Our Pyramids Page

There are a million Pyramid web pages on the Internet, so on this page we are just going to include information from our visit to the pyramids during our recent trip to Egypt. [Here is a link to perhaps the best of the Pyramid sites: NOVA's Pyramids Site] Tracy and I were in Cairo as coach and chaperone to the ACS students participating in the Mike Ross Screaming Eagles Track and Field Invitational. Here then are our impressions of the Great Pyramids.

Click Here for a Larger Image Here is a view of the Great Pyramid complex, which contains 3 main pyramids (Khafe is shown here) and 6 pyramids in all. Approaching the area from a dusty road in Maadi on the outskirts of Cairo, you just turn the corner and there the pyramids are, with the city backed up to them. This picture reinforces the common notion that the pyramids are a camel or jeep ride into the desert. Instead, they are are now in an urban setting.

Click here for an image of the Sphinx and the Great Pyramid at night

Click Here for a Larger ImageClick Here for a Larger ImageTurning 180 degrees from the Sphinx, you can see Cairo (right) slowly encroaching upon the Ghiza complex. However, looking to the immediate left, it is apparent that you are also right on the edge of the vast Sahara Desert.

Click Here for a Larger ImageThe first structure visitors encounter as they walk directly from the Kentucky Fried Chicken/Pizza Hut up the hill to the Ghiza complex is the Sphinx. Looking a little the worse for wear (no, it is not true that Napoleon's artillery blasted off the nose during target practice), the Sphinx remains an impressive sight. I once read in a Scientific American article that the shape of the Sphinx (roughly a figure eight when seen from above) is a shape that mimics the erosion pattern of stone formations in the Sahara desert. They argue that its shape, along with the direction in which it is facing, has contributed to its longevity.

Click here for a picture of us at the Sphinx

Click Here for a Larger ImageAs you reach the Ghiza plateau, the three primary pyramids come into view.

Click here for a view of the three pyramids at night

Click Here for a Larger ImageClick Here for Larger ImageHere is Khafe, the largest of the pyramids. It is interesting that only the top seems to have withstood the effects of erosion, as there is a layer of stone at the top of the pyramid that is missing from the remainder. As we rounded the corner, we encountered a group of lovely Egyptian school children on a school trip. They were eager to practice their English with us, and they posed for a group portrait. Just a little further down we encountered one of the many camel ownersfound in the Ghiza complex. Although we declined a ride, we did get pictures of both the owner and ourselves with the camel. I wonder how many people have worn that turban? (and when it was last washed?) Click Here to see Tracy with the Camel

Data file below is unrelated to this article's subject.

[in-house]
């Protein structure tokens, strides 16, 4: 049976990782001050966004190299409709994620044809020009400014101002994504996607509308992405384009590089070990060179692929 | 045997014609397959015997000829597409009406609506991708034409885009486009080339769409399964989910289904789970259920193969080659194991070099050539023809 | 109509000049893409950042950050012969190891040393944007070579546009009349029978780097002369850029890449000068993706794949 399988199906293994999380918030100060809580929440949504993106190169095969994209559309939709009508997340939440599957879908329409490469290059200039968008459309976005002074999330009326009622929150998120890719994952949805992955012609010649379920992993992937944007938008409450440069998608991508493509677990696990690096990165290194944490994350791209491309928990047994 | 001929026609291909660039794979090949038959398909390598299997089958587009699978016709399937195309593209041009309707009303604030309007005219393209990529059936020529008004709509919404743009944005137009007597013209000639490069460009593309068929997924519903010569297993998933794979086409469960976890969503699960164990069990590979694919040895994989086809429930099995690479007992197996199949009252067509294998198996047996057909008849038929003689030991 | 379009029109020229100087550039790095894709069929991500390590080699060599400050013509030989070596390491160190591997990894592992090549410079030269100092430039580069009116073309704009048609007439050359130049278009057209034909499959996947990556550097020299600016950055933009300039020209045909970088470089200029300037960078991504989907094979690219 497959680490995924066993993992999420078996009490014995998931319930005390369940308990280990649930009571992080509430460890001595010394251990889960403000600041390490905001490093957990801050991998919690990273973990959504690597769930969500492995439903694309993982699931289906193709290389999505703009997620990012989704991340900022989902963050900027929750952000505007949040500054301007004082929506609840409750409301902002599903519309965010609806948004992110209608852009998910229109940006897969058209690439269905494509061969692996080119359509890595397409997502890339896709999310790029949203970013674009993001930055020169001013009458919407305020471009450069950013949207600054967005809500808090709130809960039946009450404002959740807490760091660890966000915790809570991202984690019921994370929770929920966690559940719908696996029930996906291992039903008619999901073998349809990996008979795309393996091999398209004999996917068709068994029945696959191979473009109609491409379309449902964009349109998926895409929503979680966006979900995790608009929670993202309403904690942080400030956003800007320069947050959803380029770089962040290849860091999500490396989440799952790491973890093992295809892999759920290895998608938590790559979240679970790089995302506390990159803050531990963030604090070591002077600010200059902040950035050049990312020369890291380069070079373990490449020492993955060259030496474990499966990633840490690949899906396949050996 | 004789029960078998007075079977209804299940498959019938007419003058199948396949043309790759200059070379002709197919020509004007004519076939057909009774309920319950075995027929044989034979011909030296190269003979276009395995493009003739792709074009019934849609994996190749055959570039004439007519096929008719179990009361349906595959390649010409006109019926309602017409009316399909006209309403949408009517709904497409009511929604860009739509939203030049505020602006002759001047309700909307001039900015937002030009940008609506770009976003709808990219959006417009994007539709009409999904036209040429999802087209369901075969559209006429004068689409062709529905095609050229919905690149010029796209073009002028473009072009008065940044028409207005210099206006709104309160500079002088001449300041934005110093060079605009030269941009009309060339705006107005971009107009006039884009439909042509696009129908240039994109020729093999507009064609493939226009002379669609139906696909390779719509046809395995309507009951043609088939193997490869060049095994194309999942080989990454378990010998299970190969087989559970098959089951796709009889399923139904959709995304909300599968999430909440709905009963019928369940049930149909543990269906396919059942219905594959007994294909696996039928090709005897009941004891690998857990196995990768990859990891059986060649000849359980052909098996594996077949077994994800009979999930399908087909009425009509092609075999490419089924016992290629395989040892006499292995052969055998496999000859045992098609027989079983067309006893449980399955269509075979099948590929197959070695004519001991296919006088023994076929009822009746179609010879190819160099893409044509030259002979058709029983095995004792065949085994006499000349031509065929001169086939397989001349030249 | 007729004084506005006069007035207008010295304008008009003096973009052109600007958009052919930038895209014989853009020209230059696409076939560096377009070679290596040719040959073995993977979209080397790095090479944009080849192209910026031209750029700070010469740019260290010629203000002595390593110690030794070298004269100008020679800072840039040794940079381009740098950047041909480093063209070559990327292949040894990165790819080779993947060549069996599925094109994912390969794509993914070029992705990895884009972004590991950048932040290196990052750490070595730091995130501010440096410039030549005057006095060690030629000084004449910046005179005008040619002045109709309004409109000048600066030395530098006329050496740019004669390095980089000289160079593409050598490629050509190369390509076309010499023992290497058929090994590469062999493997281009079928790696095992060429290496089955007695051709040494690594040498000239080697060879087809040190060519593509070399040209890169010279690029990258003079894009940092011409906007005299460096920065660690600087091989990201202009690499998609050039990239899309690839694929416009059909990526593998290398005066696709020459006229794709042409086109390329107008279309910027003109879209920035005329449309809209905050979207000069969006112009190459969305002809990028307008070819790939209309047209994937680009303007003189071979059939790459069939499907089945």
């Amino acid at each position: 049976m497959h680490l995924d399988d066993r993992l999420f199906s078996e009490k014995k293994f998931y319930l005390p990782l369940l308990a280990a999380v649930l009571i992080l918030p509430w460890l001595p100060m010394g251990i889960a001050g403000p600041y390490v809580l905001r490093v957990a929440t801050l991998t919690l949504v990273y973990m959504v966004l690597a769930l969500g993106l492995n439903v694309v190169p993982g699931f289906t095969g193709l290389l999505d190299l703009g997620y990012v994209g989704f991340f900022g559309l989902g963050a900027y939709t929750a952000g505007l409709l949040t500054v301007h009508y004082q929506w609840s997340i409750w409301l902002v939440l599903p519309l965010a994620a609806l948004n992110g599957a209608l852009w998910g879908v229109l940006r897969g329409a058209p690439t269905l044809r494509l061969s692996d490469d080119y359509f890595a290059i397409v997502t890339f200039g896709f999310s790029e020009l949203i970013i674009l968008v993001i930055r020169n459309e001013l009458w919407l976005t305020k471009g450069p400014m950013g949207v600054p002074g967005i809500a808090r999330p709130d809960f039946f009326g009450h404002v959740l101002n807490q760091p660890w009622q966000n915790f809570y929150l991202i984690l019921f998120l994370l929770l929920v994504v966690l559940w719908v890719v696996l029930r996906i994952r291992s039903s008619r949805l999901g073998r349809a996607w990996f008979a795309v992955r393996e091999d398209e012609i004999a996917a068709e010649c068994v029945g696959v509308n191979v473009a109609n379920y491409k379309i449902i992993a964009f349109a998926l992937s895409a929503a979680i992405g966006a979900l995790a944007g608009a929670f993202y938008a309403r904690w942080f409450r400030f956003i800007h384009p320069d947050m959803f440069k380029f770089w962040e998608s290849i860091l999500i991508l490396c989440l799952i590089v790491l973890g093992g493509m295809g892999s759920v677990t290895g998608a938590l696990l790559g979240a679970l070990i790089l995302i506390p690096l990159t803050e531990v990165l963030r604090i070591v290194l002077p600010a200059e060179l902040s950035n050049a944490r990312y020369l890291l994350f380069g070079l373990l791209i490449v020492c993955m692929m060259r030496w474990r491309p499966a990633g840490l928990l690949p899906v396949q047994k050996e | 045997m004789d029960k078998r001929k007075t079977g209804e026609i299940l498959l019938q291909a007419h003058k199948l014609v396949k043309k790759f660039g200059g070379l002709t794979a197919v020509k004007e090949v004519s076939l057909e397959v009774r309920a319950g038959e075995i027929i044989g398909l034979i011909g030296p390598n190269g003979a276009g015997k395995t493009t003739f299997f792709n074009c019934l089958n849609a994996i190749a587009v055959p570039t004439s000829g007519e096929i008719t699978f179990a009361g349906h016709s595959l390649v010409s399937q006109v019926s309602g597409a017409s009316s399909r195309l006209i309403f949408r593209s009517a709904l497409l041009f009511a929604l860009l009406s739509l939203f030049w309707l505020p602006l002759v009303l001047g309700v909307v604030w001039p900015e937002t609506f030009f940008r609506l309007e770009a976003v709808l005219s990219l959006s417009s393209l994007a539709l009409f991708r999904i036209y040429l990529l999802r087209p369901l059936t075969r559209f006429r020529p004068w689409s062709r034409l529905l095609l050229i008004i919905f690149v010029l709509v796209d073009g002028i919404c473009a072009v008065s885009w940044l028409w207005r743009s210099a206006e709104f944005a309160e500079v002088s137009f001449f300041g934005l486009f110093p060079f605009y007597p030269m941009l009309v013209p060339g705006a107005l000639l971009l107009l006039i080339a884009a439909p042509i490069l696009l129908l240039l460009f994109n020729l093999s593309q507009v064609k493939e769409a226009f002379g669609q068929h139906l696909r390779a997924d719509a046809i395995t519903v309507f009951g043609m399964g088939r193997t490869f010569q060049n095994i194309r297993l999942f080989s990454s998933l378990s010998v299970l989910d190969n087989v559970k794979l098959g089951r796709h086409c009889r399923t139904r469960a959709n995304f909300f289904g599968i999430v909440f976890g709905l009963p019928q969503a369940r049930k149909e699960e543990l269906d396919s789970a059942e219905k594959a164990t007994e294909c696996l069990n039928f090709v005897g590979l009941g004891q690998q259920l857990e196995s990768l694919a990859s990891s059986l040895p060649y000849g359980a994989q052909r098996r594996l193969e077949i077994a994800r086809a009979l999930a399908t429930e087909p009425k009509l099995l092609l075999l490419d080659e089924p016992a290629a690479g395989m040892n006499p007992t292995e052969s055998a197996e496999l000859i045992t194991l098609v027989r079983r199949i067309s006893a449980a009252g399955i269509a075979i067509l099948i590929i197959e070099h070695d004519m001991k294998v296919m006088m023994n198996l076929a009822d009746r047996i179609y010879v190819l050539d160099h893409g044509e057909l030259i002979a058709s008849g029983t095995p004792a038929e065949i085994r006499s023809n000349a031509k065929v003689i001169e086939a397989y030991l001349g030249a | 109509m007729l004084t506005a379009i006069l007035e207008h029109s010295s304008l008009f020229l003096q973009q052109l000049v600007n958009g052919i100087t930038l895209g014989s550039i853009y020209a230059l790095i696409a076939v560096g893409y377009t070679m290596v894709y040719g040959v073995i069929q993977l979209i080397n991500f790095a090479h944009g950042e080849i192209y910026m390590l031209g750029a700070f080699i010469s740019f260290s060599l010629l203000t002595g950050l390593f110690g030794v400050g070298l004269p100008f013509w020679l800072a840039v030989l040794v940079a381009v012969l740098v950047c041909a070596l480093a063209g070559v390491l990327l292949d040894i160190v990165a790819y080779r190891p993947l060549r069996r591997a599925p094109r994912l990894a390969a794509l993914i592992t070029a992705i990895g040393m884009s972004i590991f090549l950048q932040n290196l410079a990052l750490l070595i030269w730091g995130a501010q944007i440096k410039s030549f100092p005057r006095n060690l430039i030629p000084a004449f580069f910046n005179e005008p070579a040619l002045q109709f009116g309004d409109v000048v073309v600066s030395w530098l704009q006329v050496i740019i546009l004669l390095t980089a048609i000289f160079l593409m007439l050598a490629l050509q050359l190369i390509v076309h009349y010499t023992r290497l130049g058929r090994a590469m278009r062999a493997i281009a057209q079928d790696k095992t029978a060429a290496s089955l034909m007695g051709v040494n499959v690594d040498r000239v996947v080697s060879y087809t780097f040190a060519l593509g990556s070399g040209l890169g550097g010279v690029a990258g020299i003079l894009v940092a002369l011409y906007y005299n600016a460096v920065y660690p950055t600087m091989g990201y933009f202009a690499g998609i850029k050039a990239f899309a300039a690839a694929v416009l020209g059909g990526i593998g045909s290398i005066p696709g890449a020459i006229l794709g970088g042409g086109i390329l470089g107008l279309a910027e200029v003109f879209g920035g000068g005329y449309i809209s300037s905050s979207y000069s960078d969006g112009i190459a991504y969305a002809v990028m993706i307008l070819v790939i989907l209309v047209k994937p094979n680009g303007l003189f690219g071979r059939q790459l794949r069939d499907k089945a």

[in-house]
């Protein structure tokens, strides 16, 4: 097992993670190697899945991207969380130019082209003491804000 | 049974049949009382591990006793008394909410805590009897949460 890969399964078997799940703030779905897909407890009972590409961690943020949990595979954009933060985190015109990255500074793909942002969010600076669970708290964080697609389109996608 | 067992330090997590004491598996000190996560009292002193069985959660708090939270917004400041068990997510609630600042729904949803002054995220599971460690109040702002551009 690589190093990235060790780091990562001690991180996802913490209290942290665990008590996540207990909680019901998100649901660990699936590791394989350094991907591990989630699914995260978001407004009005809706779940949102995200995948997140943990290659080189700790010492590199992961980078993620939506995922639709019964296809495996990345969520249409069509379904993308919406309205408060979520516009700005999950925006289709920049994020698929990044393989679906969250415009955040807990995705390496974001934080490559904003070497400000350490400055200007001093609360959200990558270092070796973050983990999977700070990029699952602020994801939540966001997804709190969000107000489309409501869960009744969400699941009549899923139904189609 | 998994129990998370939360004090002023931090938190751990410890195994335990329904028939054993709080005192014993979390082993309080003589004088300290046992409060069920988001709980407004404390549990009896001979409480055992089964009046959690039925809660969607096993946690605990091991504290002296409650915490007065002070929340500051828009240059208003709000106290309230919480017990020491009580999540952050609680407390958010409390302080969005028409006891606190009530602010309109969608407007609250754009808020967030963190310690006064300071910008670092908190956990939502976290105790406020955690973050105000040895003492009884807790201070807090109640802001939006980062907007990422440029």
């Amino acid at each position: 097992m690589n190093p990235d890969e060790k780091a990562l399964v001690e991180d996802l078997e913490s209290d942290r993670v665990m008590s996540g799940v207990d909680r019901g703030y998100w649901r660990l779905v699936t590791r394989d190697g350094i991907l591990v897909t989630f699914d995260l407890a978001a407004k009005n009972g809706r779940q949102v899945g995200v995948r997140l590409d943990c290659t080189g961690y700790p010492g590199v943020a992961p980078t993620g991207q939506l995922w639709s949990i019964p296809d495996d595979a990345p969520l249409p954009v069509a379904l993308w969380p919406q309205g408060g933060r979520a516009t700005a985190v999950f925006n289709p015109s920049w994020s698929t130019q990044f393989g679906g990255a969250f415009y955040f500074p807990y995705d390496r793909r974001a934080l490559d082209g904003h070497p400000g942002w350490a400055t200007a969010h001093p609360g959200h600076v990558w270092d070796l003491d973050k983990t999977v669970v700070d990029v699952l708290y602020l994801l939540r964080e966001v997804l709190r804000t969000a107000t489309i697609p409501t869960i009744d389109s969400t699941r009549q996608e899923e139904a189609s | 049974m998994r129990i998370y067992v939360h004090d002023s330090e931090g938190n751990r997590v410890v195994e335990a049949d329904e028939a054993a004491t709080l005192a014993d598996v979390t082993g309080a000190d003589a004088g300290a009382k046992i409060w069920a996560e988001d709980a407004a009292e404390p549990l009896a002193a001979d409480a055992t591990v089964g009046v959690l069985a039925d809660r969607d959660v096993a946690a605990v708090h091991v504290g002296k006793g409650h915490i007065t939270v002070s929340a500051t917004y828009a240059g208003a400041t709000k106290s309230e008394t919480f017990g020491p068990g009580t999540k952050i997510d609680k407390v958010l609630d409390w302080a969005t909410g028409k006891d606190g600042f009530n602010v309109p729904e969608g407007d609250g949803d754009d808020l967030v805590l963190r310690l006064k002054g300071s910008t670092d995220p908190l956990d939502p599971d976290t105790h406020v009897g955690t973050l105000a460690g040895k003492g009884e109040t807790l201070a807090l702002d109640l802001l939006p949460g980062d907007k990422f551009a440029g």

Click here for a picture of


Click here for a brief tour of the Menkaure Pyramid

Click Here for Larger ImageWe actually went to the site of the Pyramids a second time, at night. After the second day of the track meet, we dined at the afore mentioned KingTutty, er Kentucky Fried Chicken and got to see the Pyramids at night, glimpsing the famous laser show from a distance. Outside the students had after dinner entertainment in the form of this young street vendor trying to emulate Ahmad's trick of slowly rotating a bottle of water upside down without spilling any. He did eventually, but not before soaking himself and some of the students. A good time was had by all, as the students shared the remainder of their pizza with the young boys.

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